A guide to the New East


Treasures of the Russian tsars to go on show in London

6 March 2013
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Portrait of Tsar Mikhail Fedorovich mounted on a horse (1670-1680) from State Historical Museum, Moscow, and Water pot (1604-5) from The Moscow Kremlin Museum

A selection of treasures belonging to the Russian tsars will go on show at London's Victoria and Albert Museum today, just one of two Russia-related cultural events to open in the capital this week. Treasures of the Royal Courts: Tudors, Stuarts and the Russian Tsars examines the development of cultural diplomacy and trade between Britain and Russian since the 16th century. It comprises more than 150 objects, each of which provides a window into the pomp and majesty of rulers of that time.

The exhibition, which includes royal portraits, jewellery, luxury goods and armour, marks the 400-year anniversary of the Romanov dynasty, which ruled Russia until the Russian revolution of 1917. V&A Director Martin Roth said: “This exhibition tells us about Britain’s longstanding relationship with Russia as well as highlighting similarities of diplomacy and exchange between both countries — then and today." 

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Dancer confesses to Bolshoi acid attack

6 March 2013 · Moscow
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Pavel Dmitrichenko as Ivan the Terrible. Photograph: RIA Novosti

A Bolshoi Ballet dancer and two other men have admitted to ordering an attack on the company's director, Moscow police have said. In a video aired on television, Pavel Dmitrichenko, 28, said: "I masterminded this attack, but not to the extent that it occurred."

Dmitrichenko did not reveal his motives but said he had provided police with details. He is being held by police along with Yuri Zarutsky, who is suspected of carrying out the attack. A third man, who allegedly drove the getaway car, has also been detained.

A masked attacker threw sulphuric acid at Sergei Filin, 42, the director of the Bolshoi Ballet, on 17 January seriously damaging his eyesight. Filin is currently in Germany where he is undergoing treatment. The attack revealed the bitter rivalries inside the Bolshoi Theatre.

Source: BBC

Artist Philippe Parreno reanimates Marilyn Monroe in first Russian solo exhibition

5 March 2013 · Moscow
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French artist and filmmaker Philippe Parreno's first solo exhibition opened in Moscow's Garage Centre for Contemporary Culture on Sunday, with a film that brings Marilyn Monroe back to life. The exhibition includes Marilyn (2012), which sees the world through the American actress Marilyn Monroe's eyes as she sits at a desk and writes a letter in a suite in New York's Waldorf Astoria where she lived in the 1950s. Parreno created robots to mimic Monroe's voice and handwriting for the film. 

The Algerian-born, Paris-based artist is best known for radically redefining the exhibition by conceiving his shows as a scripted space where a series of events unfold. His exhibition at Garage, which was curated by world-renowned art historian Hans Ulrich Obrist, guides the visitor through the gallery using an orchestration of sounds and images. Sound for the exhibition was composed by Nicolas Becker.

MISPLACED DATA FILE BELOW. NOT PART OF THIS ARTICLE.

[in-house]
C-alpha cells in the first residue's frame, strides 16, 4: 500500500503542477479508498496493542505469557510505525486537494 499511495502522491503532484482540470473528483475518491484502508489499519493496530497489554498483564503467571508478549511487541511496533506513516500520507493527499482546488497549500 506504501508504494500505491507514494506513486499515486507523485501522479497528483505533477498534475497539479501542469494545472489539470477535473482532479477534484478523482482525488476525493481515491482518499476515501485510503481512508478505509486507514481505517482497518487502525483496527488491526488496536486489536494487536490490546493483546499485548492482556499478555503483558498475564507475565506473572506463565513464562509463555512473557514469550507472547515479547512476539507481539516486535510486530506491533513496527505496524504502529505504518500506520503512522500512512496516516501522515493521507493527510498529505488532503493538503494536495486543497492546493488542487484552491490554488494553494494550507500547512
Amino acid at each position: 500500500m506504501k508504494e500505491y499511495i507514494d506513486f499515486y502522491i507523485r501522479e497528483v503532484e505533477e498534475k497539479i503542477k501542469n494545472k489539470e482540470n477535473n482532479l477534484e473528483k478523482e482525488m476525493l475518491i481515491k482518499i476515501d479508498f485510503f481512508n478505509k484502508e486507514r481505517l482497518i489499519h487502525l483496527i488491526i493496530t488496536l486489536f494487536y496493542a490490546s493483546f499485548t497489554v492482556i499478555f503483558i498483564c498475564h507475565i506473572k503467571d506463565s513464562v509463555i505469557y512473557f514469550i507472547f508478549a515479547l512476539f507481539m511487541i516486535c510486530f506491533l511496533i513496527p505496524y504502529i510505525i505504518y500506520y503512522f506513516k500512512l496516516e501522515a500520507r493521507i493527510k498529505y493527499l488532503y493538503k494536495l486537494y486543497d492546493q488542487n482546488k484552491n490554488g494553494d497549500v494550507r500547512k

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Chelyabinsk residents want meteor to be their ‘Eiffel Tower’

5 March 2013
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Photograph: RIA Novosti

Ever since a meteor crashed into Russia's Chelyabinsk region, residents have been thinking up ways to capitalise on the event. "Space sent us a gift and we need to make use of it. We need our own Eiffel Tower or Statue of Liberty," Natalia Gritsay, head of the region's tourism department, told Bloomberg.

So far ideas for tourist attractions include a "Meteor Disneyland" which would recreate the 15 February explosion, an annual cosmic and fireworks festival, and a "Cosmic Water Park". Mayor Andrei Orlov suggested creating a diving centre near the lake where the meteor crashed for tourists to go in search of fragments.

A local company, Sputnik, has already organised two summer tours for Japanese tourists. "One is a two-day tour to the impact site at Chebarkul, while the other includes city sightseeing and will last longer," the company manager Elena Kolesnikova said. "The price is around $800 (£530) per person, which includes a hotel."

The regional museum has already opened a meteor exhibition, displaying a piece of the meteorite next to front pages of international newspapers reporting the events. 

Update: Two of Russia’s liberal news editors quit in one day

5 March 2013 · Moscow
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Left to right: Alexei Vorobyov, former editor-in-chief of Kommersant FM, and Mikhail Kotov, former editor-in-chief of Gazeta (Photograph: RIA Novosti)

The editors-in-chief of Gazeta.ru and Kommersant FM, two of Russia's liberal media outlets, left their posts on Monday, Izvestia news reported, citing unnamed sources in the media. Mikhail Kotov, from online newspaper Gazeta.ru, and Alexei Vorobyov, head of the radio arm of Kommersant newspaper, resigned within hours of each other. Vorobyov had only been in his post for seven months. The reason for the resignations is not yet public knowledge.